CHELSEA — Manhattan residents worried about the impending L Train shutdown will have the chance to speak with officials at a public meeting on Thursday.
The Metropolitan Transportation Authority is hosting the second of two community meetings to discuss the effects of reconstruction work to the L Train’s Canarsie Tubes, which could shut parts of the line down for more than a year.
The meeting will include a presentation on the latest information followed by a question-and-answer period. It's scheduled for 6:30 p.m. on Thursday at the Salvation Army Theatre at 120 W. 14th St.
The MTA has said the shutdown of the Canarsie Tubes is necessary to repair damage caused when floodwaters from Hurricane Sandy poured into the tunnels.
The agency confirmed at a Brooklyn meeting last week that it is looking at two options: closing the East River tubes entirely for 18 months, or running a shuttle between First and Bedford avenues and working on the tubes one at a time, which would take up to three years.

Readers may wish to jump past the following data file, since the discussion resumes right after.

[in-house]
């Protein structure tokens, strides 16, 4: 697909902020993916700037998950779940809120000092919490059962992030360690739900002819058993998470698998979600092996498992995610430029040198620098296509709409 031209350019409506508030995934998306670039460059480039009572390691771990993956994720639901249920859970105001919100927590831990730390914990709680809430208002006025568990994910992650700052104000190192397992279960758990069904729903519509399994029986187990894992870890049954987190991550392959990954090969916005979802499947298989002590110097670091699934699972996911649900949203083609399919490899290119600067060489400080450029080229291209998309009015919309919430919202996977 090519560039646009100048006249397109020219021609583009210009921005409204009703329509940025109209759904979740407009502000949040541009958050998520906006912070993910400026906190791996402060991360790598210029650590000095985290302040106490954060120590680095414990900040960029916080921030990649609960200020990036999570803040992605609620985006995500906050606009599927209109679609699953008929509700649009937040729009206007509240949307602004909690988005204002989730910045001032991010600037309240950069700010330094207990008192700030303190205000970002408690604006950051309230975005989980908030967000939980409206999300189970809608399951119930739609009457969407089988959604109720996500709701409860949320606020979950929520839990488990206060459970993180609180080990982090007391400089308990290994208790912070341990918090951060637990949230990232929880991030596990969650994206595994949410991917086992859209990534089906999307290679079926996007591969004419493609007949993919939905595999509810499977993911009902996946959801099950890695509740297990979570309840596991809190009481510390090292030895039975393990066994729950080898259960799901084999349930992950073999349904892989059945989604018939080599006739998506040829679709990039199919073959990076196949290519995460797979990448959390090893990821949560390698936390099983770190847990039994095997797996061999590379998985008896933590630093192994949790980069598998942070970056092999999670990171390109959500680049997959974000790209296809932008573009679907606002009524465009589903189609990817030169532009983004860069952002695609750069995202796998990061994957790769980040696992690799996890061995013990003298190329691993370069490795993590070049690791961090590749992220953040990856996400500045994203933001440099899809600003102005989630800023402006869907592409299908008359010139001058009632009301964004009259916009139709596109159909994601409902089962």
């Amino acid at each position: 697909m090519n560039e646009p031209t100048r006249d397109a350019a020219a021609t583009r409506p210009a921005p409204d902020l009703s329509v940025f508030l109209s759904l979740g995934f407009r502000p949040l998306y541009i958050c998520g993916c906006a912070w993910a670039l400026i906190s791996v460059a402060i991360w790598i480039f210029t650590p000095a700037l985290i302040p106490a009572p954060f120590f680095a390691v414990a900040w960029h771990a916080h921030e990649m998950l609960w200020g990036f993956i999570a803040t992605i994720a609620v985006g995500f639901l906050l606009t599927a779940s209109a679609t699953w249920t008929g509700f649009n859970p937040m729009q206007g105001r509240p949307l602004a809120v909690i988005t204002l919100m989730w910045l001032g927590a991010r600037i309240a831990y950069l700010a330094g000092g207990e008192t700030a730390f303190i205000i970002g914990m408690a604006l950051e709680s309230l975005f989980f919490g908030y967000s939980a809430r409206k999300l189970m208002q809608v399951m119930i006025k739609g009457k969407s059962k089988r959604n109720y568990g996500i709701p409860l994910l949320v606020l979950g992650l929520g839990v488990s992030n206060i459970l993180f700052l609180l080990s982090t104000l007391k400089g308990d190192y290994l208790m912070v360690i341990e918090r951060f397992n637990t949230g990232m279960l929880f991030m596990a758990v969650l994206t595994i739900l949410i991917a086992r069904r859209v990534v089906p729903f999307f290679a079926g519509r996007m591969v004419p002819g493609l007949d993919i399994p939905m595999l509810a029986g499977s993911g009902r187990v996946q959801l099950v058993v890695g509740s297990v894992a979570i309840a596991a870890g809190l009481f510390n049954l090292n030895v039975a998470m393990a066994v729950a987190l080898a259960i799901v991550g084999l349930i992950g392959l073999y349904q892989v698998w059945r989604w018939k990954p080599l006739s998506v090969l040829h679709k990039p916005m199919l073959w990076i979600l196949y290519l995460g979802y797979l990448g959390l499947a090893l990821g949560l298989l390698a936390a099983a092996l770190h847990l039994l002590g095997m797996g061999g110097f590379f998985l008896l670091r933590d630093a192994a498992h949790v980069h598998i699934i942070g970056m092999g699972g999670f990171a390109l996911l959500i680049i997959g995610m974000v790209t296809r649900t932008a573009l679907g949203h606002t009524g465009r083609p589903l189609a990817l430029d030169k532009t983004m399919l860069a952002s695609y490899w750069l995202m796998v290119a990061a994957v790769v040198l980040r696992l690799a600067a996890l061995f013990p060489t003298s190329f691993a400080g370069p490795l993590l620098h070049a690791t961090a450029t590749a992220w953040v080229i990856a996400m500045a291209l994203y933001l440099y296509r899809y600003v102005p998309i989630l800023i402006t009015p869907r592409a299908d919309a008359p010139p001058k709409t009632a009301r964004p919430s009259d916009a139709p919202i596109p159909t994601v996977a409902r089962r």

The second option may sound somewhat more palatable, but the shuttle service would only be able to serve one in five of the L train’s daily 220,000 riders, according to the agency.
Even for those Manhattanites who don’t regularly travel to Brooklyn and back, the shutdown could be a major headache, with the possibility on the table that all 14th Street L train stops in Manhattan will shutter while the work is going on.
The MTA has said it plans to secure contracts for the work by the end of this year in order to get work started by 2019.